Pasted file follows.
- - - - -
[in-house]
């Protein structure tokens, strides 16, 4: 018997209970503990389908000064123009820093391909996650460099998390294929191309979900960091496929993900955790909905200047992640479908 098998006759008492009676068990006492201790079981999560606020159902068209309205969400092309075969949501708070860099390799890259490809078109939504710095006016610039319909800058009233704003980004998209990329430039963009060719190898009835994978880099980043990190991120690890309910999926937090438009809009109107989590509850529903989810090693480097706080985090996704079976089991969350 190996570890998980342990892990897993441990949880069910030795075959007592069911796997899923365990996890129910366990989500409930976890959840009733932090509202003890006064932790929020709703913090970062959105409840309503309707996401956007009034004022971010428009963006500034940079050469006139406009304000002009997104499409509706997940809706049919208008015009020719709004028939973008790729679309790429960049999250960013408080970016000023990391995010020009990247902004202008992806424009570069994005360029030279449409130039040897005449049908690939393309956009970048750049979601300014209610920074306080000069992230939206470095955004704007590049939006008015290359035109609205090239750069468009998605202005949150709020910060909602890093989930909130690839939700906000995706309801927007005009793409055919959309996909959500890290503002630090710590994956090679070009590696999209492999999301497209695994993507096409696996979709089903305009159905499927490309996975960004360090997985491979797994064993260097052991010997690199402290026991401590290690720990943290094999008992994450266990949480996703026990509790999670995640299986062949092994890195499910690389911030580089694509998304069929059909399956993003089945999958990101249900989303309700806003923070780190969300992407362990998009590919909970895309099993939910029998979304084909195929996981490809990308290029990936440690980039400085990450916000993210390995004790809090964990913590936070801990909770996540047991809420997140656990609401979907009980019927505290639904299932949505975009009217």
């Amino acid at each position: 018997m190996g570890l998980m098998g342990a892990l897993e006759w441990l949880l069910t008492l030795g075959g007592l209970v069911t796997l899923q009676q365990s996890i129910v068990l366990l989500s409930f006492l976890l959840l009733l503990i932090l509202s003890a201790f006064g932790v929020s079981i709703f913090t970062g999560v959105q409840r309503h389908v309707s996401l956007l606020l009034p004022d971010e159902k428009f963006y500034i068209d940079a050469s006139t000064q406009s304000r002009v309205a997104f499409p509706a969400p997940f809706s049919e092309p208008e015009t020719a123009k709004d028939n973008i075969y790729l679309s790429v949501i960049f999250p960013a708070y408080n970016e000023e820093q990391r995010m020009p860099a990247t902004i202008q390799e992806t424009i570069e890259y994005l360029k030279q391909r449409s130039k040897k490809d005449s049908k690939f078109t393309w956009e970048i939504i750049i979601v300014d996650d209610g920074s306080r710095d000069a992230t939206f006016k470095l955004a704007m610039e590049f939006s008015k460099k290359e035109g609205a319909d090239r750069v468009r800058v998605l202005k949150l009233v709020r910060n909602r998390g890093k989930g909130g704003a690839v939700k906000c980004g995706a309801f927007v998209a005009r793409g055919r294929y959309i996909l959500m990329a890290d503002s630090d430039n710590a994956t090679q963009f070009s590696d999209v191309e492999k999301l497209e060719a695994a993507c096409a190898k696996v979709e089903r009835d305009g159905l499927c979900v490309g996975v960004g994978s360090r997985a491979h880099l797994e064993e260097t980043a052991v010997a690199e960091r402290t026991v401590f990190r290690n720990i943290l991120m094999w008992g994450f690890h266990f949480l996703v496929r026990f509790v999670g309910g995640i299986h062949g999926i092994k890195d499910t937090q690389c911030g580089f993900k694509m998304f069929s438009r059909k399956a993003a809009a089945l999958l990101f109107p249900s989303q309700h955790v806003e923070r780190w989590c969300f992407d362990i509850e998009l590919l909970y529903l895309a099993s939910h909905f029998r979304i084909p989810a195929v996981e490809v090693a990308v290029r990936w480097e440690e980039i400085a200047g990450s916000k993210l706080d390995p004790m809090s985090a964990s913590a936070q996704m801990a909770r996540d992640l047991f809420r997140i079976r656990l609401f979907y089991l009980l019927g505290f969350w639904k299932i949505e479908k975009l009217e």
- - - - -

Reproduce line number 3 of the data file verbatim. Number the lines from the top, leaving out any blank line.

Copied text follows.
């Amino acid at each position: 018997m190996g570890l998980m098998g342990a892990l897993e006759w441990l949880l069910t008492l030795g075959g007592l209970v069911t796997l899923q009676q365990s996890i129910v068990l366990l989500s409930f006492l976890l959840l009733l503990i932090l509202s003890a201790f006064g932790v929020s079981i709703f913090t970062g999560v959105q409840r309503h389908v309707s996401l956007l606020l009034p004022d971010e159902k428009f963006y500034i068209d940079a050469s006139t000064q406009s304000r002009v309205a997104f499409p509706a969400p997940f809706s049919e092309p208008e015009t020719a123009k709004d028939n973008i075969y790729l679309s790429v949501i960049f999250p960013a708070y408080n970016e000023e820093q990391r995010m020009p860099a990247t902004i202008q390799e992806t424009i570069e890259y994005l360029k030279q391909r449409s130039k040897k490809d005449s049908k690939f078109t393309w956009e970048i939504i750049i979601v300014d996650d209610g920074s306080r710095d000069a992230t939206f006016k470095l955004a704007m610039e590049f939006s008015k460099k290359e035109g609205a319909d090239r750069v468009r800058v998605l202005k949150l009233v709020r910060n909602r998390g890093k989930g909130g704003a690839v939700k906000c980004g995706a309801f927007v998209a005009r793409g055919r294929y959309i996909l959500m990329a890290d503002s630090d430039n710590a994956t090679q963009f070009s590696d999209v191309e492999k999301l497209e060719a695994a993507c096409a190898k696996v979709e089903r009835d305009g159905l499927c979900v490309g996975v960004g994978s360090r997985a491979h880099l797994e064993e260097t980043a052991v010997a690199e960091r402290t026991v401590f990190r290690n720990i943290l991120m094999w008992g994450f690890h266990f949480l996703v496929r026990f509790v999670g309910g995640i299986h062949g999926i092994k890195d499910t937090q690389c911030g580089f993900k694509m998304f069929s438009r059909k399956a993003a809009a089945l999958l990101f109107p249900s989303q309700h955790v806003e923070r780190w989590c969300f992407d362990i509850e998009l590919l909970y529903l895309a099993s939910h909905f029998r979304i084909p989810a195929v996981e490809v090693a990308v290029r990936w480097e440690e980039i400085a200047g990450s916000k993210l706080d390995p004790m809090s985090a964990s913590a936070q996704m801990a909770r996540d992640l047991f809420r997140i079976r656990l609401f979907y089991l009980l019927g505290f969350w639904k299932i949505e479908k975009l009217e």